So while it’s important not to pigeon-hole people and make assumptions about them based on the characteristics they display, on the other hand it can be useful to draw out certain personality traits that are generally held by people in the same profession.
When it comes to designers, a common misconception might be that people who are creative for a living are bound to be flamboyant extroverts with a crazy dress sense. After all, that’s how creativity often manifests itself, right?
In my experience, being shy and retiring is one of the personality traits you don’t generally find in great designers. So what are some of the others? Here is some of the common ground I’ve noticed over the years.
When you’re a designer, being the possessor of a great deal of patience is definitely an essential requirement. That is because the job involves a lot of thinking and a lot of working away at a design problem to which the solution can sometimes seem utterly out of reach. You simply cannot afford to be impatient with design, it takes care and dedication to get things perfect for a client.
Design is about trusting your instincts. After all, that’s why people hire a design agency, because they recognise that designers have qualities they don’t have themselves. Designers are paid and trusted to come up with the best job they can, and the best ones are very good at putting aside practical considerations and following their gut feelings as to the best way of completing a project.
Good solo workers
Designers are generally speaking pretty good at working on their own. That’s not to say they can’t be part of a team – and it’s also important to listen carefully to the brief when meeting clients and talking things over. But when it comes down to it, a good designer has to be able to concentrate on the job in hand, and that means getting down to things quietly alone. People who function best when talking while they’re working don’t usually end up in design.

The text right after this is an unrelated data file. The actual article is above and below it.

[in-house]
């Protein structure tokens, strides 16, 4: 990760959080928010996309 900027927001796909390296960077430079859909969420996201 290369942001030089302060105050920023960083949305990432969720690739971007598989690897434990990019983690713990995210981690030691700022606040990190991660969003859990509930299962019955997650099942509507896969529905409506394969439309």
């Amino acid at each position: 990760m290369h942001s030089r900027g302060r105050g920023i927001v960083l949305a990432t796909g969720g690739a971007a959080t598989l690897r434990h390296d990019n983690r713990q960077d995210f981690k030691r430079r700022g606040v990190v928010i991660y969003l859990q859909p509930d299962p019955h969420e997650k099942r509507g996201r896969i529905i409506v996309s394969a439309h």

Designers will always have several things on the go at any one time, all demanding the same high level of care and attention. But when deadlines are looming a great designer has to be able to flit between projects on the drawing board so that everything gets finished on time and to the brief. That means knowing when to leave one project and complete the next section on another, and not everyone finds that easy. A good designer must be a good prioritiser and be able to have a lot on their plate at any one time.
Maybe this one goes without saying, but it’s important not to take creativity for granted. And yes, of course, designers are highly creative. As we said before, that doesn’t necessarily show itself on the outside, and it doesn’t necessarily mean being an extrovert. But it means having the ability to think about problems in an abstract way and come up with ideas that are quite definitely outside the box.
This is another quality which one wouldn’t necessarily associate with great design. Indeed, a talent for administration is, we believe, one of the most undervalued out there. But the ability to cope with a wide range of administrative tasks is essential to good design, because it means that a person has the ability to focus on the right thing at the right time. The mental picture of a designer might be someone with pieces of paper stuck higgledy piggledy all over their desk as they work their intuitive magic, but the truth is very different. Good designers are tidy, well organised, and are capable of managing their diaries and tasks for the day in a very organised fashion. Otherwise, believe us, the work would simply not get done.
A good eye for detail
Creative flair is all about the detail. It’s about seeing the little things in a project that light up the whole thing and make it fly. A designer will never utter the words: “That will do.” Until all the details are right in any design, the whole thing isn’t finished. It isn’t about being slow or indecisive – designers are a pretty decisive lot – but it’s about paying attention to every small aspect of a project until it is completed. Designers aren’t generalists, they’re details people.>